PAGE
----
Among today’s computer users an increasing number takes interest in water cooling. There are more and more complete kits requiring no experience from the user, which allows water cooling to spread to larger and larger groups of people. As part two in the ”article series” concerning different solutions of computer coolance we will present water-cooling and explain it’s theory…

Among today’s computer users an increasing number takes interest in water cooling. There are more and more complete kits requiring no experience from the user, which allows water cooling to spread to larger and larger groups of people. As part two in the ”article series” concerning different solutions of computer coolance we will present water-cooling and explain it’s theory. The main part of the article will deal with the parts needed – as that is the most important – as well as common problems. A lot of people are concerned about leakage etc, as there are several that have gotten a scenario of ”mass destruction” in their systems. However, if you are careful, there is no need to worry. To get a deeper insight in the world of water cooling, I suggest that you click the small blue text on the bottom right hand corner.

Water cooling and air cooling has much more in common than what is generally thought, the big difference is of course that water cooling use water as cooling medium. It has many practical disadvantages, but the theoretical advantages weigh far heavier. In the air cooling article I went through two basic concepts, heat capacity and heat conductivity. We are going to compare these variables between air and water.

As we can see water has far better properties, and conducts heat 25 times better than air. It also holds a lot more heat, but that just makes it take longer before the water reaches its working temperature. The important thing is the heat conductivity; since it conducts heat as good as shown, almost all heat from the block will transfer to the water.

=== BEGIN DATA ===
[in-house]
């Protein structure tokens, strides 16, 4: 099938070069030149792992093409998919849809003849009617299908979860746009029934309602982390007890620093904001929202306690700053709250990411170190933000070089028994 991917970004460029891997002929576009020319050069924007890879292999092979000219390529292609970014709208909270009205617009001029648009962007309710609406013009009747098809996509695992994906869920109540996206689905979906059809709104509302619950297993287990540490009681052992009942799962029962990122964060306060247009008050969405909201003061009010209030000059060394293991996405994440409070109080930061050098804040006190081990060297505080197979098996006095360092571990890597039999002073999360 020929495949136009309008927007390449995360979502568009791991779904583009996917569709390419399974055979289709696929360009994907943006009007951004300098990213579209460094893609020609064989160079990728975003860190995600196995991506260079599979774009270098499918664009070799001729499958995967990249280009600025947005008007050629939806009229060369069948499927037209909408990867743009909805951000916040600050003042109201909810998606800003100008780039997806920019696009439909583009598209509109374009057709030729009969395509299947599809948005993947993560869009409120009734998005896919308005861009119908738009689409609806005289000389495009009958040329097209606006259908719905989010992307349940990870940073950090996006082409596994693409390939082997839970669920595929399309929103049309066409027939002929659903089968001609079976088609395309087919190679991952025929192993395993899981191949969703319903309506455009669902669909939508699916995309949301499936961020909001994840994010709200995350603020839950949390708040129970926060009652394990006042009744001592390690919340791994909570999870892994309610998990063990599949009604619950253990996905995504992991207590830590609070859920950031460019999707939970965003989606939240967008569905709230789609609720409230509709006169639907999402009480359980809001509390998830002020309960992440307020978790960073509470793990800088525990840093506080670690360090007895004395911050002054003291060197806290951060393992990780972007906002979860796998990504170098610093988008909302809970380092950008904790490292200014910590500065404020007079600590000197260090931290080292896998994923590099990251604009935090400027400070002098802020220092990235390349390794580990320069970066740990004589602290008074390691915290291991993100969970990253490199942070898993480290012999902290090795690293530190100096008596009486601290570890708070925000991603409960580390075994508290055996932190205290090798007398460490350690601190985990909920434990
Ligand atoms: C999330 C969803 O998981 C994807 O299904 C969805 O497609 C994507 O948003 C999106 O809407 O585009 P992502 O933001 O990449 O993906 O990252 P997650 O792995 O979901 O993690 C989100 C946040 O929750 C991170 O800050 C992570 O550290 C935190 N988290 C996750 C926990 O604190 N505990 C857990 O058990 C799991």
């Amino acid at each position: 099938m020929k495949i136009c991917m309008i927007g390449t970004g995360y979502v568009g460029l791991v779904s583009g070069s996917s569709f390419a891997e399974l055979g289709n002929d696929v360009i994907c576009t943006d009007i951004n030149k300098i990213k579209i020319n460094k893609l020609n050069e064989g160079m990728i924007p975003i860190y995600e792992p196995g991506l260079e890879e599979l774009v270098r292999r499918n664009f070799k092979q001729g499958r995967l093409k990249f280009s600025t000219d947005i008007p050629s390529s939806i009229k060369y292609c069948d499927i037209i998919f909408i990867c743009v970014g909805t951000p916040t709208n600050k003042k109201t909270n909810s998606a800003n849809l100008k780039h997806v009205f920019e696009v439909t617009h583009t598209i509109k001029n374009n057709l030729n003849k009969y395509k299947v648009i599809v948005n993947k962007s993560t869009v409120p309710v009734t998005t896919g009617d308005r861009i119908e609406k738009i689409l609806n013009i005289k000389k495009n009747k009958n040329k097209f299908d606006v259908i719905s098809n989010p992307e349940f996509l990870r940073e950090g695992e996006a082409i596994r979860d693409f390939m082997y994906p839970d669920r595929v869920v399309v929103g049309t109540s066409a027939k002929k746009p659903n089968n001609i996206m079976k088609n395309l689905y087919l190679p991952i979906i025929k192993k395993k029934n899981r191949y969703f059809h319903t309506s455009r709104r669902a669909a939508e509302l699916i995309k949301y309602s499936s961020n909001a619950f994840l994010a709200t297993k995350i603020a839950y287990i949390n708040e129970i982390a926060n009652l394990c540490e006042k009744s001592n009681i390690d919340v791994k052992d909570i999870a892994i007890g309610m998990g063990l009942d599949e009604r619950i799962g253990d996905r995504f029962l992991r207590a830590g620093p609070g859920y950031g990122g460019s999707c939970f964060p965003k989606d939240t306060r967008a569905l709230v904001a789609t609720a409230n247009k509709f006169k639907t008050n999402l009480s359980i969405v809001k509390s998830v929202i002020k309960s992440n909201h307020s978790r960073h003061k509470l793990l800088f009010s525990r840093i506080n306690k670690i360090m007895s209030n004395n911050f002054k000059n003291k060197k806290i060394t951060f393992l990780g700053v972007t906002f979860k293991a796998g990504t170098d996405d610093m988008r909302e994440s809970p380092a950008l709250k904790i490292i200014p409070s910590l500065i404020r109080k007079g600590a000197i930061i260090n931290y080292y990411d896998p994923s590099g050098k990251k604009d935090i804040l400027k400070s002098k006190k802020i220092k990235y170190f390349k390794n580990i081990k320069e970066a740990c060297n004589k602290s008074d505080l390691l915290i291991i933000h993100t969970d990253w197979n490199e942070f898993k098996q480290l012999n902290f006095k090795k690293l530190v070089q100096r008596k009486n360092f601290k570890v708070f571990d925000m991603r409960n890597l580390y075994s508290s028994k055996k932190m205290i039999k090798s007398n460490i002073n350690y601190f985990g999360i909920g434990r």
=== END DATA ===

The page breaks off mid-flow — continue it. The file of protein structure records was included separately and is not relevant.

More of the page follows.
The general principle of water cooling is that you heat water instead of air. The air is not in need of cooling, since there is a lot of it available – you can just get new air all the time. The water, though, is limited, so it needs somewhere to be cooled. This can be done in several ways (we will take a look at the most common methods later). The optimal cooling device cools the water to be at exactly room temperature, and since you almost always cool with the surrounding air it is impossible to get below that. It might seem stupid to use air cooling in a water cooling system, but the water is actually in need of cooling too.

There are lots of rumours proclaiming the protruding water from a water block to be hot, so that you absolutely shouldn’t put a video card block after a CPU block. This is just a myth though, and can easily be shown with a small calculation. There is a formula which looks like this: E=C*m*DT where E=provided energy, C=the materials specific heat capacity, m=the mass of water used and DT=the increase in heat. One can use this formula to calculate how much warmer a material gets after a certain amount of energy is provided. We also know that E=Pt, in other terms that energy is power times time. By combining them we get P*t=C*m*DT, and with some algebra P*t/(C*m)=DT. If we say that the CPU generates 80 Watts of heat, and that the pump has a flow of 1 litre per minute, then we get P=80W, t=60s and m=1kg. C has a tabular value of 4190 J/(kg*K). By putting that into the formula we get 80*60/(4190)=DT=1.15. The water that comes out from the block is theoretically 1.15 degrees (Celsius) warmer than that which is going in. Even though the water gets hotter, we aren’t speaking in any huge numbers here.

For air cooling you only need a heat sink and a fan, but when it comes to water cooling there are several parts required. First and foremost you something that transports the heat from the CPU to the water: a water block. The water block has the same function as the heat sink, and that is to be the connection between cooling medium and heat source.

There are endless models of water blocks; the most important is how the inner construction is designed. As said before water is far better than air when it comes to conducting heat, but it is still a lousy conductor compared to aluminium or copper. This means that the water is only heated in the area closest to the water block, and therefore the water must circulate inside the block. There are several solutions on that problem, the most common being a labyrinth with some irregularities. There are more advanced solutions: Swiftec has a patented flowing chamber with a ribbed base for maximum water turbulence. Moreover the total area of contact between block and water should be as large as possible. There the classic labyrinth is a very good option, since the water has a long way to go through the water block.

Dangerden’s construction

Swiftec’s construction

Usually there is only a water block on the CPU, but there is of course possibilities of extending the system to cool your video card and North Bridge as well as other sources of heat in you computer. There are also certain water blocks with room for one or two peltier elements, but I will not write about that in this article.